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Is it true that wind turbines don’t work in the winter?

No: with proper preparation, wind turbines can work in extreme cold temperatures and in snow and ice.


Updated January 8, 2024

Wind projects are generating electricity today in a wide variety of locations and environments, including cold climates like Finland and Sweden and extreme environments like the cold waters of the North Sea. Wind turbines in these environments are outfitted to cope with snow, ice, and extreme cold. International design standards actually require that wind turbines can work at temperatures down to -4° Fahrenheit. Turbines engineered for cold climates—using technologies like cold-resistant steel and heaters to warm them—can work at temperatures down to -22° Fahrenheit.1
In the United States, data from 2001 to 2013 shows that the performance of wind farms during winter months is about average.2 Even when it’s cold, output continues to be high in regions where winter means snow and frigid temperatures, including New England and the Midwest.3

But ice can be a problem for turbines that are not prepared to operate in icy conditions. During Texas’ record cold weather in 2021, which took electric systems down and led to the deaths of at least 246 people,4 some wind farms stopped producing electricity because some turbines iced over or were not designed to operate in such cold temperatures, which can make equipment brittle.1 But that was a flaw in preparation, not in wind power itself. Indeed, Texas saw a much bigger shortfall in natural gas—which supplies most of the state’s electricity5—than in wind energy during that freeze, because the state’s natural gas infrastructure, too, had not been weatherized for extreme cold.6

“The primary issue with the wind turbines in Texas is that such extreme cold weather was not expected based on the historical record of weather, and therefore the developers did not weatherize the wind turbines,” says Michael Howland, MIT professor of civil and environmental engineering. “Wind turbines operate in much colder locations than Texas, and dealing with icing is very straightforward and common through weatherization.”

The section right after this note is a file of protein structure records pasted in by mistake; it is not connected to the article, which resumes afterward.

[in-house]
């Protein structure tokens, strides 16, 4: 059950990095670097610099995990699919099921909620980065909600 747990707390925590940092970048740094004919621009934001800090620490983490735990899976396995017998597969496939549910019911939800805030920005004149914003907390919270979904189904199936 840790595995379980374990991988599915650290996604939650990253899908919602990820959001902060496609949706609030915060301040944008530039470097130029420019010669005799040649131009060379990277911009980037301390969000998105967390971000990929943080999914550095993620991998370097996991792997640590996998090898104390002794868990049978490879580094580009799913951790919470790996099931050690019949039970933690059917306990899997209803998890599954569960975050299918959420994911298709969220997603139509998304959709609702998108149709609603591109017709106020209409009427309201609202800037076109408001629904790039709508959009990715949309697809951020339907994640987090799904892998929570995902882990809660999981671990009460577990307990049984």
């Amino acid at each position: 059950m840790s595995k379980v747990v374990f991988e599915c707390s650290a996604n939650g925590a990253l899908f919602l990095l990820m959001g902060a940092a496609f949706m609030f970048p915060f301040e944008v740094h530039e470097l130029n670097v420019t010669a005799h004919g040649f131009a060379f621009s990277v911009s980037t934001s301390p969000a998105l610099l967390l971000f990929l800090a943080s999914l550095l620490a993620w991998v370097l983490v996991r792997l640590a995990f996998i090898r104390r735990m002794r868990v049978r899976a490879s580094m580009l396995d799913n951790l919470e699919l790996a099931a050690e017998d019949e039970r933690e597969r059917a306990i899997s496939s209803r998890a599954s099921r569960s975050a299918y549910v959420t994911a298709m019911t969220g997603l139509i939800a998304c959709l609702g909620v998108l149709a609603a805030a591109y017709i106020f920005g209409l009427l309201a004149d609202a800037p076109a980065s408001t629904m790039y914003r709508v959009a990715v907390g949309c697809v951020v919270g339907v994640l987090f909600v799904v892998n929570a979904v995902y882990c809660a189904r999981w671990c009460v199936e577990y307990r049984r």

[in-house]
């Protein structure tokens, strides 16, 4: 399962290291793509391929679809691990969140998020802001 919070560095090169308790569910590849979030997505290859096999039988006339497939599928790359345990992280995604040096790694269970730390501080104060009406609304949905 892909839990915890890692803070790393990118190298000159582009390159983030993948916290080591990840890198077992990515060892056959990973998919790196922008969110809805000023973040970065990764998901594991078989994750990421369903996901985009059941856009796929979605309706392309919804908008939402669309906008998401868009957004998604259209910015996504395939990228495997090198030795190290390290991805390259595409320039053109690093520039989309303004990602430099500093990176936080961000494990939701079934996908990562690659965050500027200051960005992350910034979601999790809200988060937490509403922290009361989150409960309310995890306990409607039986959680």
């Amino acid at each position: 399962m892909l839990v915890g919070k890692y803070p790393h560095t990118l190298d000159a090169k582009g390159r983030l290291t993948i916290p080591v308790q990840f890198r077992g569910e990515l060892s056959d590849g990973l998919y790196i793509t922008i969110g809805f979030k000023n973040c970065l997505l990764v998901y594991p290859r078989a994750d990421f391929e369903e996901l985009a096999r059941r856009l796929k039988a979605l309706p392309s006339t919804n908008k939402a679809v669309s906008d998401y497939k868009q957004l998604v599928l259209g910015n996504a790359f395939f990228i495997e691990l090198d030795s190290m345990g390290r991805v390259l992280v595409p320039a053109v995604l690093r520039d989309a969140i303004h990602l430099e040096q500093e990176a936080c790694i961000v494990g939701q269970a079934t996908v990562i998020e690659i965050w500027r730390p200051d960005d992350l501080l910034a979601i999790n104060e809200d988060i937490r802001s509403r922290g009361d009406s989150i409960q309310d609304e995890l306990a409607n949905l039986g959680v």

When extreme weather happens in places where turbines are not outfitted with weatherizing technologies like water-resistant coatings or heaters to repel and melt ice, wind energy production can suffer. Engineers continue to experiment with the best materials and heating mechanisms to ensure that cold-weather turbine equipment functions at its most efficient, but the global installation of more than 900 gigawatts of wind7—including a few turbines operating in Antarctica—indicates that turbines can absolutely continue working in cold and wet weather.

Reliable wind energy also depends on the resilience of other electric infrastructure, like power lines, to extreme cold. Even if a turbine is able to produce electricity at low temperatures, it needs to be able to transport that electricity to function properly. Transmission and distribution lines, which carry electricity from where it’s produced to where it’s consumed, can get iced over or torn down in storms. Building an overall more resilient electric grid will help prevent outages and blackouts as climate change advances and causes more extreme weather.

“Since extreme weather is increasingly affected by climate change, we may need to revisit which locations require wind turbine weatherization,” says Howland.


Thank you to Julie Grant of Rowland Heights, California, for the question. You can submit your own question to Ask MIT Climate here.

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Creative Commons Attribution-NonCommercial-ShareAlike 4.0 International license (CC BY-NC-SA 4.0).

1 National Renewable Energy Laboratory: "Examination of the Extreme Cold Weather Event Affecting the Power System in Texas - February 2021."

2 U.S. Energy Information Administration: "Wind generation seasonal patterns vary across the United States," February 25, 2015.

3 U.S. Energy Information Administration: "U.S. wind generation falls into regional patterns by season," November 30, 2022.

4 Texas Department of State Health Services: "February 2021 Winter Storm-Related Deaths - Texas," December 31, 2021.

5 Texas Comptroller: "Texas’ Electricity Resources," Lisa Minton, August 2020.

6 Electric Reliability Council of Texas: "Update to April 6, 2021 Preliminary Report on Causes of Generator Outages and Derates During the February 2021 Extreme Cold Weather Event," April 27, 2021. For a readable summary of these findings, see, "Texas largely relies on natural gas for power. It wasn’t ready for the extreme cold," Erin Douglas, Texas Tribune, February 16, 2021.

7 Global Wind Energy Council: "Global Wind Report 2023."